In a recent decision, the U.S. Bankruptcy Court for the District of Delaware refused to enforce a provision in the debtor’s LLC operating agreement requiring a unanimous vote of the debtor’s members to authorize the debtor to file for bankruptcy.
For individual debtors, obtaining a discharge of their debts in bankruptcy is a prime objective.
Yesterday, the Supreme Court granted certiorari in Czyzewski v. Jevic Holding Corp (“Jevic”).
Suppliers and vendors sometimes find themselves unpleasantly surprised by the bankruptcy of a customer, leaving a trail of unpaid invoices and little hope of recovery. To make matters worse, after licking their wounds and recovering from the write-off, they may receive an even less welcome surprise—a letter from the bankruptcy trustee demanding money back for the bills that actually did get paid within 90 days prior to the customer’s bankruptcy. The only good news is that there are some defenses to such a claim. In a recent decision, The Unsecured Creditors Comm. of Sparrer Sausage, Inc. v. Jason Foods, Inc., No. 15-2356 (7th Cir. Jun. 10, 2016), the United States Court of Appeals for the Seventh Circuit eliminated most of the exposure faced by the supplier, who had been sued for a preference, when it concluded that lower courts had misapplied the ordinary course of business defense the supplier had raised below.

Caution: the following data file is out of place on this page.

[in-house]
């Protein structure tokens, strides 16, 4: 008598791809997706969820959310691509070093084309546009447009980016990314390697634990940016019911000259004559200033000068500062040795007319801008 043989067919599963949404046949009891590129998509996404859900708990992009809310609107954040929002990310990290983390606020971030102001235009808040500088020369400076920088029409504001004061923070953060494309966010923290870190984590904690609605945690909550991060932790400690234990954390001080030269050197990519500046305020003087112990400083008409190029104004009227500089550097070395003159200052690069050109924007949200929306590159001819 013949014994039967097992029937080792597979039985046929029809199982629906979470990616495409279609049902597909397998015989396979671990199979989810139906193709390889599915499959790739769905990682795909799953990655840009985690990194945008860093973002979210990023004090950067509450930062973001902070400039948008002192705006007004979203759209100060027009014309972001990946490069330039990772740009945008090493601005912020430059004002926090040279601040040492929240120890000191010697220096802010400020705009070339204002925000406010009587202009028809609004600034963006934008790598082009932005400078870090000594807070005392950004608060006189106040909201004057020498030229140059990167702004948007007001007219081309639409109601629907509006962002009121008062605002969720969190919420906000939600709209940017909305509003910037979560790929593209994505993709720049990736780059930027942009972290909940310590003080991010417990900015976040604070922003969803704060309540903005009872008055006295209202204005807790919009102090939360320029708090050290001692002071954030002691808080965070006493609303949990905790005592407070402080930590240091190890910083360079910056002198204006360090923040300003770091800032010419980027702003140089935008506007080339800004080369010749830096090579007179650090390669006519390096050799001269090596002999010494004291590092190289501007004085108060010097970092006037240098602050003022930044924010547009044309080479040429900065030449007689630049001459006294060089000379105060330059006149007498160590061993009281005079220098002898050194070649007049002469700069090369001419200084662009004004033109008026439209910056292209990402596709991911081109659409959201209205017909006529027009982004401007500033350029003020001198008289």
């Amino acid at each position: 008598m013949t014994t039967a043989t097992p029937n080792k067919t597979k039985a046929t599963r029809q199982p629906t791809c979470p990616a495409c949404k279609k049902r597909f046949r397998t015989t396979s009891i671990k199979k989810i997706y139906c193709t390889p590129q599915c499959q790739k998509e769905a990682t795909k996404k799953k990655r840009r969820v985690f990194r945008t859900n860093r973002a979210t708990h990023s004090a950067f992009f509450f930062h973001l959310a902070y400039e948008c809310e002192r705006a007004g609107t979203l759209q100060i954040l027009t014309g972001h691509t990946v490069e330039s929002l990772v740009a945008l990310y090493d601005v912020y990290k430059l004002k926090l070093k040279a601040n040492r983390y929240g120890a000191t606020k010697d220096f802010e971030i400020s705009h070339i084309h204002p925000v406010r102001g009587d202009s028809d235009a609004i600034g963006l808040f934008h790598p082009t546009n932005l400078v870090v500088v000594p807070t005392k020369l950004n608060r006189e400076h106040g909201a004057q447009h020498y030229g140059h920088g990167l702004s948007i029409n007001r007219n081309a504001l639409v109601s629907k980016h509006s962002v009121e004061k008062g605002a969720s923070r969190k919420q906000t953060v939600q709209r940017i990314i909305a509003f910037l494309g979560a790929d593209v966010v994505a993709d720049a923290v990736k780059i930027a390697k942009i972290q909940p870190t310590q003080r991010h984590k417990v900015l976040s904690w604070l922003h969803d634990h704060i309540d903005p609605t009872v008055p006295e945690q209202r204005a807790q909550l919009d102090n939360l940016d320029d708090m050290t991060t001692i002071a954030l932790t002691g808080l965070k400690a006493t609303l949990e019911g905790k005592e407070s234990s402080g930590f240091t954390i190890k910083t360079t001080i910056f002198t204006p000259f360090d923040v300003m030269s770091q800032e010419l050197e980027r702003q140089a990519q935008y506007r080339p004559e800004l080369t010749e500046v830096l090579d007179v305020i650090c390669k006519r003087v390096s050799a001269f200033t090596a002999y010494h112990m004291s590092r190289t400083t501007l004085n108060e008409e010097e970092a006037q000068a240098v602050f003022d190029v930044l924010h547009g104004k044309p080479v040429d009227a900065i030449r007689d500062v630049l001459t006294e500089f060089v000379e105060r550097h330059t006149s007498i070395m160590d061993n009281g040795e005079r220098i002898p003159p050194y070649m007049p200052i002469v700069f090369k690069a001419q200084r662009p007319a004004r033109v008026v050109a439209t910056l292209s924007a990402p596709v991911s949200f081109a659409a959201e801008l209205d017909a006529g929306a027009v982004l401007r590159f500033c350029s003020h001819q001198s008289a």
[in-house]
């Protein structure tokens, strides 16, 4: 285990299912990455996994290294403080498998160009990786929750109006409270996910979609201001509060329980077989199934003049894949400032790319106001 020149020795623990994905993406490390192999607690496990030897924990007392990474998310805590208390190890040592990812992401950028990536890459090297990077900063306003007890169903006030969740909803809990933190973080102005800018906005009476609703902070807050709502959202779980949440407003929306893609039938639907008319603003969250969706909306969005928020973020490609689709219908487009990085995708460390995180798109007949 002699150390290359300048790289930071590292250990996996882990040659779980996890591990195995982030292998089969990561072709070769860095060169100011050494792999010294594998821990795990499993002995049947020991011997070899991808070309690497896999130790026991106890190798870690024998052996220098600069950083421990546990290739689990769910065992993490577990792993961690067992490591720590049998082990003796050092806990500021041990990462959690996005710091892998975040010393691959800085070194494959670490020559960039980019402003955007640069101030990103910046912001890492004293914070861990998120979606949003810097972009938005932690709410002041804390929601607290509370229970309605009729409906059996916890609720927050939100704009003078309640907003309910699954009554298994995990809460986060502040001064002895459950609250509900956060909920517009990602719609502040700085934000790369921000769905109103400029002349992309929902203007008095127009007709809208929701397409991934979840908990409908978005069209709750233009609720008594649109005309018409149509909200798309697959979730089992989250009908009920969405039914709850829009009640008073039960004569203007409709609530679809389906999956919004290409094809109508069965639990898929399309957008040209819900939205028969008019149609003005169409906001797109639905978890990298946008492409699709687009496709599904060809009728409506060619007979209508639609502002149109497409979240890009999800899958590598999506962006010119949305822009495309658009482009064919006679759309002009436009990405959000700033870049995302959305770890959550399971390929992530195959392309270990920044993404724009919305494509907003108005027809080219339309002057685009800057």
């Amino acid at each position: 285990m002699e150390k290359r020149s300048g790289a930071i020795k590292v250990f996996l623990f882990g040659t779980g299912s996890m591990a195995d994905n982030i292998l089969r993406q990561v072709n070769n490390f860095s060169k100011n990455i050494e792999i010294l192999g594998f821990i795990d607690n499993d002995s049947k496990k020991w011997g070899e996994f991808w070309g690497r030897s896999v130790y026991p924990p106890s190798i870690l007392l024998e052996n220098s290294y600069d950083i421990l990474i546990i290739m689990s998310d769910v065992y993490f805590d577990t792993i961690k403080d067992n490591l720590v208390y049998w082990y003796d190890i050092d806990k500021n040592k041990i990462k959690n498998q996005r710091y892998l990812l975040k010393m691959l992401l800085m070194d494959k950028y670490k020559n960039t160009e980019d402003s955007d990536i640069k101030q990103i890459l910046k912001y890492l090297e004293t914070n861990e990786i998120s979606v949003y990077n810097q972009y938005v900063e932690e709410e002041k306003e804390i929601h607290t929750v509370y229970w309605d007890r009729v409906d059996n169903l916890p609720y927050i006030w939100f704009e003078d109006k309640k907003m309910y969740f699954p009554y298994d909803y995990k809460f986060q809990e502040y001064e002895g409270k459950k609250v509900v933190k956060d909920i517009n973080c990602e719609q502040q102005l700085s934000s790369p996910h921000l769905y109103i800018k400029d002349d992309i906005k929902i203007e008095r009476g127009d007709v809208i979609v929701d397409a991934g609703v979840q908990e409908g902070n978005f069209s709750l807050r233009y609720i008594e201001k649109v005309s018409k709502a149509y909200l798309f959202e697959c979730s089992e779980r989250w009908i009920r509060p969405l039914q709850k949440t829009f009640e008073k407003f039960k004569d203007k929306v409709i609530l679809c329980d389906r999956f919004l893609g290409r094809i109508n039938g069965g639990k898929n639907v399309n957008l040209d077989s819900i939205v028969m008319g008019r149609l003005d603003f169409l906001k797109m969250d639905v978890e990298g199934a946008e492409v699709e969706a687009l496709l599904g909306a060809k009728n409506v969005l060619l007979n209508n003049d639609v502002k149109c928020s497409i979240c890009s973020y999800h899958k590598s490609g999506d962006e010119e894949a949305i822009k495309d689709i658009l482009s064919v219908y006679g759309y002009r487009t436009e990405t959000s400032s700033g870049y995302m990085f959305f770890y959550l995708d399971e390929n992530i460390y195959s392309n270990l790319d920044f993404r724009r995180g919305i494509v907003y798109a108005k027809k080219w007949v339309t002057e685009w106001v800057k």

On June 22, 2016, Judge Laurie Selber Silverstein of the Delaware Bankruptcy Court ruled on a motion to for class certification in the PacSun bankruptcy, Case No. 16-10882. In 2011, two plaintiffs filed actions under the California Labor Code Private Attorneys General Act (“PAGA”), alleging violations of California wage and hour laws.